The Inside Edge
The start of any new month brings a fresh batch of property statistics and first out of the blocks are the Nationwide with claims of significant falls in house prices. In fact, the Society reports that property figures are falling at their fastest rate since 2009 and the trend looks set to continue for the remainder of 2012 at least.
Nationwide’s survey reveals that the average price of a home in Great Britain now stands at £164,389, a fall of over £1,000 from the June figure of £165,738. That represents a drop in percentage terms of 0.7% and this is the fourth month out of the last five that overall property prices have decreased.
It was also reported that mortgage approvals were at their lowest point since 2010 and Nationwide claim that the gloomy picture is firmly down to the current recession.
“The weaker price trend observed in recent quarters is unsurprising, given the disappointing performance of the wider economy,” said Robert Gardner, Nationwide’s Chief Economist.
“The UK recession intensified in the three months to July, with the economy contracting by 0.7% quarter on quarter.”
The Society also went on to point the finger at contributory factors such as the wet summer and the Queen’s Diamond Jubilee, but suggested that these were only minor issues and shouldn’t be blamed in isolation.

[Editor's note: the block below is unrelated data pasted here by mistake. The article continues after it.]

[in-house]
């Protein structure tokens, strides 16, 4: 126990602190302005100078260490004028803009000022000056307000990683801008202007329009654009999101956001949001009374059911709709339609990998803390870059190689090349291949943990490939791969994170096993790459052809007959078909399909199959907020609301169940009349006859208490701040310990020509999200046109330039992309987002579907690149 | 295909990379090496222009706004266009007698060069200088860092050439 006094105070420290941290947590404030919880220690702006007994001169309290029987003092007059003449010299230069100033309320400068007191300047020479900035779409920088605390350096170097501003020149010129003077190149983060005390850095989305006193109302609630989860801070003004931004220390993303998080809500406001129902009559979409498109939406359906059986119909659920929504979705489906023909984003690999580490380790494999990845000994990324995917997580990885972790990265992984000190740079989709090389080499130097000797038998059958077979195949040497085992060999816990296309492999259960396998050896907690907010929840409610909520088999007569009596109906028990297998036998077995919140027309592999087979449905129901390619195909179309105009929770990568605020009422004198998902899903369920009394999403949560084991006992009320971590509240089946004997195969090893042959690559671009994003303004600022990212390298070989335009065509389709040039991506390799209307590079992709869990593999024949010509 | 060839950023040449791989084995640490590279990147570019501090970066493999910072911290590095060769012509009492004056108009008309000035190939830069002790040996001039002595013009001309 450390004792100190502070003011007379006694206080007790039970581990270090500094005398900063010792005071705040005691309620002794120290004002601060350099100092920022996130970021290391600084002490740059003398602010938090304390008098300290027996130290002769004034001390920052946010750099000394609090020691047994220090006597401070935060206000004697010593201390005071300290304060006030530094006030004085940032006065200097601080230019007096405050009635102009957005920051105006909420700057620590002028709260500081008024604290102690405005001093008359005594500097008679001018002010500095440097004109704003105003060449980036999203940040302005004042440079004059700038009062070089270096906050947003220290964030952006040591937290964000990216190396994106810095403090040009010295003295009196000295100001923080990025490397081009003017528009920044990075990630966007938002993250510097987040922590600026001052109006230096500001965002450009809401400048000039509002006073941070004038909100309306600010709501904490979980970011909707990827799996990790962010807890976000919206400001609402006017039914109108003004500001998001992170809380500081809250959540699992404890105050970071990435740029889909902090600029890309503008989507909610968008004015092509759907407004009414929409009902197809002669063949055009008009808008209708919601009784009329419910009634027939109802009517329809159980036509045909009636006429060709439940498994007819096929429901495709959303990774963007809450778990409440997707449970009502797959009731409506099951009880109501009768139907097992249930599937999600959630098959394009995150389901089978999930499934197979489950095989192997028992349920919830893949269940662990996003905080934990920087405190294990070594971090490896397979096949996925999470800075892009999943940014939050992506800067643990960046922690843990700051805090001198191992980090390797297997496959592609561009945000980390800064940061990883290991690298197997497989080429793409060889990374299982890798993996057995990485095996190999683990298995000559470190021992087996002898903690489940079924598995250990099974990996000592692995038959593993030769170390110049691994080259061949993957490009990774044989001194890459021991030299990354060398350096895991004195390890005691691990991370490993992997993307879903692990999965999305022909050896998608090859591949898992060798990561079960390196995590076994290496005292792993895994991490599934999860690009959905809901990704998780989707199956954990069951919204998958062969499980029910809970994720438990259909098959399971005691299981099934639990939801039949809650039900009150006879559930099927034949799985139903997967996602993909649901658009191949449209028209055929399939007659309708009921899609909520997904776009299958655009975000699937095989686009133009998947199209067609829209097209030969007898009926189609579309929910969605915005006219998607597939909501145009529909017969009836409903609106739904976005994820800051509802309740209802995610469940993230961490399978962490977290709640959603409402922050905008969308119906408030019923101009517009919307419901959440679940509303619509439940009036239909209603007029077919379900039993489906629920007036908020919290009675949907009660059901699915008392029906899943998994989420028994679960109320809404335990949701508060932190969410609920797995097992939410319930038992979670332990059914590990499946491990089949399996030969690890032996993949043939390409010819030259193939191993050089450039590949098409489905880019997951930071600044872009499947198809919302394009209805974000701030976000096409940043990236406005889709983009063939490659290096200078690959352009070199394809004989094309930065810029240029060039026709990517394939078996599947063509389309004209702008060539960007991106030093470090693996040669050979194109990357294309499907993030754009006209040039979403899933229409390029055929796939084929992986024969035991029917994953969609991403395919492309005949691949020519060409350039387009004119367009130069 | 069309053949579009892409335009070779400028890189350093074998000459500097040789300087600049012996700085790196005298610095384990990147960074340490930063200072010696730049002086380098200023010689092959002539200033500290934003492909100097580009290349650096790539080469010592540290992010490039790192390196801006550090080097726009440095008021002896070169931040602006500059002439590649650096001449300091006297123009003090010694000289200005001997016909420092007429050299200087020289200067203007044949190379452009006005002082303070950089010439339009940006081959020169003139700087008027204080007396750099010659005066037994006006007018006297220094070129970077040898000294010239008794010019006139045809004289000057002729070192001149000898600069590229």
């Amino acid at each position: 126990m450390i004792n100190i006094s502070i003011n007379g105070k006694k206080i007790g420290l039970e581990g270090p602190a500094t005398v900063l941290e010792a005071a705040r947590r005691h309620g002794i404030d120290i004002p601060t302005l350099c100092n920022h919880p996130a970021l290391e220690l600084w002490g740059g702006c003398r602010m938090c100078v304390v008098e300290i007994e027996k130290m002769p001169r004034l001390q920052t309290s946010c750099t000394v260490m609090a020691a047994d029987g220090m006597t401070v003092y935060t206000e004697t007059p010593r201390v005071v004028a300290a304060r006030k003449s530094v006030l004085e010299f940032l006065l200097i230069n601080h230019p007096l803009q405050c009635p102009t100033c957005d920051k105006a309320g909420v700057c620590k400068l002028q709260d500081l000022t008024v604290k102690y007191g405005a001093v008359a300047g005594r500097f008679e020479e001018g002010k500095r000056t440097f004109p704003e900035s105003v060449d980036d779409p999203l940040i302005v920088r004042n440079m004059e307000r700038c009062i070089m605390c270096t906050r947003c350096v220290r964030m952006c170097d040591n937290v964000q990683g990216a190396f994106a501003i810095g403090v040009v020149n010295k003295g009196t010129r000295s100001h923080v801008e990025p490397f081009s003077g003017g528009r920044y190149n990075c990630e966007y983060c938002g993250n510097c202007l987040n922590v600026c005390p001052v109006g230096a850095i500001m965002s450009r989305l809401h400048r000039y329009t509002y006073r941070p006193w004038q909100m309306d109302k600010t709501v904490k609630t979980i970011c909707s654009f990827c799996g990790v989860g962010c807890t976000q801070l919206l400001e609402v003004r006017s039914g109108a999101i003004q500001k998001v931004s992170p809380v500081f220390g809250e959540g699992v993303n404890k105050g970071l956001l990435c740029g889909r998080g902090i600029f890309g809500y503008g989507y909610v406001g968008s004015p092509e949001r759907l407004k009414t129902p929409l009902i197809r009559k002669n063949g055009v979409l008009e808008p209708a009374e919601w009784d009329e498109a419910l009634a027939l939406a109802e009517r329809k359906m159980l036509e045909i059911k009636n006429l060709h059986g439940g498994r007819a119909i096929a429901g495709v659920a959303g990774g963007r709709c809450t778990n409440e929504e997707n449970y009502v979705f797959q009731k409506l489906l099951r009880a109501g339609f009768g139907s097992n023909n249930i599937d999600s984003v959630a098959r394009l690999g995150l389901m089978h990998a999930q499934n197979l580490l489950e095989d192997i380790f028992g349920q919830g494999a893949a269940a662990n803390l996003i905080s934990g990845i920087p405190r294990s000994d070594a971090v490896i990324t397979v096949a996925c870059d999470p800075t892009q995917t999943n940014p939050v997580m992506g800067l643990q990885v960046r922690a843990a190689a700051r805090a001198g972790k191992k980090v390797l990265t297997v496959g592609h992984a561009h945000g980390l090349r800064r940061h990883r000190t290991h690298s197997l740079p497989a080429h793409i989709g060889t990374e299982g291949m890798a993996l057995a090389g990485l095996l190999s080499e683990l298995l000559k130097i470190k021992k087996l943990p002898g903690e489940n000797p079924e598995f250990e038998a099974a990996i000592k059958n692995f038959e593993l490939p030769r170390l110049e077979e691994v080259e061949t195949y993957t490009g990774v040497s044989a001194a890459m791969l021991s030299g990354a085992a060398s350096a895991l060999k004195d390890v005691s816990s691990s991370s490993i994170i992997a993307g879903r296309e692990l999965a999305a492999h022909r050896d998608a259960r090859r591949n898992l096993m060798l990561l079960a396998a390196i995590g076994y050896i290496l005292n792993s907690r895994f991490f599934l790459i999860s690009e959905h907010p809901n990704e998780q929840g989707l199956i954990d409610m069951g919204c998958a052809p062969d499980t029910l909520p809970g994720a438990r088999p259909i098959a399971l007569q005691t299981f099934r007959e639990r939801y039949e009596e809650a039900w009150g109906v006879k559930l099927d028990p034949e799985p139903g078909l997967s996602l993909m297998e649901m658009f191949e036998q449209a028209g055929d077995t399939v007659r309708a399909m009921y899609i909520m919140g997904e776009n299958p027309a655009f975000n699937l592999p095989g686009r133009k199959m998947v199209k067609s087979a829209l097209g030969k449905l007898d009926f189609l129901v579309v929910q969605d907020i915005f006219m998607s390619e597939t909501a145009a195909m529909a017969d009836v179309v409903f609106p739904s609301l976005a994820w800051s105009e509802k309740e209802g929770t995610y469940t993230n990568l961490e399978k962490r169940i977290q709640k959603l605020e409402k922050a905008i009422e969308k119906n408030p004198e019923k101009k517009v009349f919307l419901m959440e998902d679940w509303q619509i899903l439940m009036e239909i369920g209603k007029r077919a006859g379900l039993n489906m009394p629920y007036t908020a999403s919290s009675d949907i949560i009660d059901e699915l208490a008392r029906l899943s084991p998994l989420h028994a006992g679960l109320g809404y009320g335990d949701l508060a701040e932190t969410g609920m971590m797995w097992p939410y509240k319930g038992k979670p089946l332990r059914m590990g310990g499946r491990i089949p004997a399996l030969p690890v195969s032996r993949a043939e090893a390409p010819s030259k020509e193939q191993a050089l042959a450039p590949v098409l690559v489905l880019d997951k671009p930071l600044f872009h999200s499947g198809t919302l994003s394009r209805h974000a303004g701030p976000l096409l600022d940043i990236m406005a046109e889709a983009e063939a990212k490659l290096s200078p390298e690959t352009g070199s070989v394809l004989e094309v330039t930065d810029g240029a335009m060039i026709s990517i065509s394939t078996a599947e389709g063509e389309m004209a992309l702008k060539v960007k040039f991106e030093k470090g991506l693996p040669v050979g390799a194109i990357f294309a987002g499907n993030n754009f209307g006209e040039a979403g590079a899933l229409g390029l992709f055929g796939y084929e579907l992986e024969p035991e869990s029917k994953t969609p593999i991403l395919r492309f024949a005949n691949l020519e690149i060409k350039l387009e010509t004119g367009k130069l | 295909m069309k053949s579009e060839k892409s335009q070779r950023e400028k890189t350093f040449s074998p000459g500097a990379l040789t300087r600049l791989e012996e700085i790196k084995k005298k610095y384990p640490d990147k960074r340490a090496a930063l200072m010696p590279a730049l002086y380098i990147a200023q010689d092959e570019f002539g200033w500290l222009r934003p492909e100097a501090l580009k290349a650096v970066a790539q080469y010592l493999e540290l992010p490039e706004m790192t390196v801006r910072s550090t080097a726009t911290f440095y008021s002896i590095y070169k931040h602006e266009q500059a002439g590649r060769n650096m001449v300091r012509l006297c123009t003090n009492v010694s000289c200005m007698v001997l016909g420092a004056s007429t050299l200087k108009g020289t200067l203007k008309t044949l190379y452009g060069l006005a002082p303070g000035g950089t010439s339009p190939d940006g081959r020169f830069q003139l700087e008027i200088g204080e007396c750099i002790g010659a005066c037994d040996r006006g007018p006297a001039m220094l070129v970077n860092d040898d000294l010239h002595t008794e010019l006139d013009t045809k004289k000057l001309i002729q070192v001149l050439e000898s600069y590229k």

“This disappointing outturn can be only partly explained by unusually wet weather and the impact of an extra bank holiday during the quarter,” Mr Gardner added.
Elsewhere, property experts have met the news with resigned acceptance while it is forecast that property prices could ultimately end up falling by as much as 3%.
“The soft news on the housing market is coming pretty thick and fast at the moment,” said Howard Archer of IHS Global Insight.
“The Nationwide data reinforce our belief that house prices are headed lower over the rest of 2012 and very possibly beyond in the face of limited activity, low and fragile consumer confidence, muted earnings growth and relatively high unemployment.
“We expect house prices to end up losing at least 3% from current levels.”
Nationwide have also been in the news recently for releasing what some are heralding as the ‘cheapest ever mortgage deal’. After HSBC introduced a fixed rate product of 2.99% in July, Nationwide went on to trump this with a 2.95% deal.
However, the qualify criteria for both products is very strict and as such, neither are likely to kick start the mortgage approval market on their own. In turn, property prices could be set to maintain their downward spiral for some time to come.